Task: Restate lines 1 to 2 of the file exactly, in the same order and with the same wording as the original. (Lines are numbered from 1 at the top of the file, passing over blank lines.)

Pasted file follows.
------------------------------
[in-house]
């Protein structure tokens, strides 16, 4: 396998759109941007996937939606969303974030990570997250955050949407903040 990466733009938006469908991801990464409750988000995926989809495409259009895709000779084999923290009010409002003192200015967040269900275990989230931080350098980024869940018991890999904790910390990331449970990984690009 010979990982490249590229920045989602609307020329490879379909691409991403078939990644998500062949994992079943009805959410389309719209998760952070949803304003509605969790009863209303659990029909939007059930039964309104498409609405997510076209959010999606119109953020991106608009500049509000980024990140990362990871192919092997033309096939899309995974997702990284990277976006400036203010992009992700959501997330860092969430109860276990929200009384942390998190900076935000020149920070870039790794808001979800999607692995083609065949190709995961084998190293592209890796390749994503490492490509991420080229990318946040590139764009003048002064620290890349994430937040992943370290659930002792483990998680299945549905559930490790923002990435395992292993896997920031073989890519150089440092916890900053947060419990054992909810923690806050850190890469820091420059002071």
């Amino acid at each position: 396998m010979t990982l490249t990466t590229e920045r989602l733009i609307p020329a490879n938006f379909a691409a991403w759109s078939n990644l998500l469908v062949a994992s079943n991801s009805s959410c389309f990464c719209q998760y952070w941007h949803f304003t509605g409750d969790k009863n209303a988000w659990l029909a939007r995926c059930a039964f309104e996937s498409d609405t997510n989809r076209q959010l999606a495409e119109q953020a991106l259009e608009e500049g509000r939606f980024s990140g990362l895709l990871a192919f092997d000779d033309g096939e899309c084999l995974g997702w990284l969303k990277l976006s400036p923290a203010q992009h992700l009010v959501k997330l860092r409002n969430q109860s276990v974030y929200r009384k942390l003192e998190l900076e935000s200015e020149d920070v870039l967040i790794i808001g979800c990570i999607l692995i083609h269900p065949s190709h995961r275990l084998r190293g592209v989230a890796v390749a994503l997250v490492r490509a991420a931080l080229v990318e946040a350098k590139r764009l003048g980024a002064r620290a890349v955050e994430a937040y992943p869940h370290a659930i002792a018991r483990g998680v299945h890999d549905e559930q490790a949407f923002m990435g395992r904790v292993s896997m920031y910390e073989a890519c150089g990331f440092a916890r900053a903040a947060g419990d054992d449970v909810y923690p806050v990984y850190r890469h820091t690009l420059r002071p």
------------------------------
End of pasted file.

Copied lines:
[in-house]
């Protein structure tokens, strides 16, 4: 396998759109941007996937939606969303974030990570997250955050949407903040 990466733009938006469908991801990464409750988000995926989809495409259009895709000779084999923290009010409002003192200015967040269900275990989230931080350098980024869940018991890999904790910390990331449970990984690009 010979990982490249590229920045989602609307020329490879379909691409991403078939990644998500062949994992079943009805959410389309719209998760952070949803304003509605969790009863209303659990029909939007059930039964309104498409609405997510076209959010999606119109953020991106608009500049509000980024990140990362990871192919092997033309096939899309995974997702990284990277976006400036203010992009992700959501997330860092969430109860276990929200009384942390998190900076935000020149920070870039790794808001979800999607692995083609065949190709995961084998190293592209890796390749994503490492490509991420080229990318946040590139764009003048002064620290890349994430937040992943370290659930002792483990998680299945549905559930490790923002990435395992292993896997920031073989890519150089440092916890900053947060419990054992909810923690806050850190890469820091420059002071």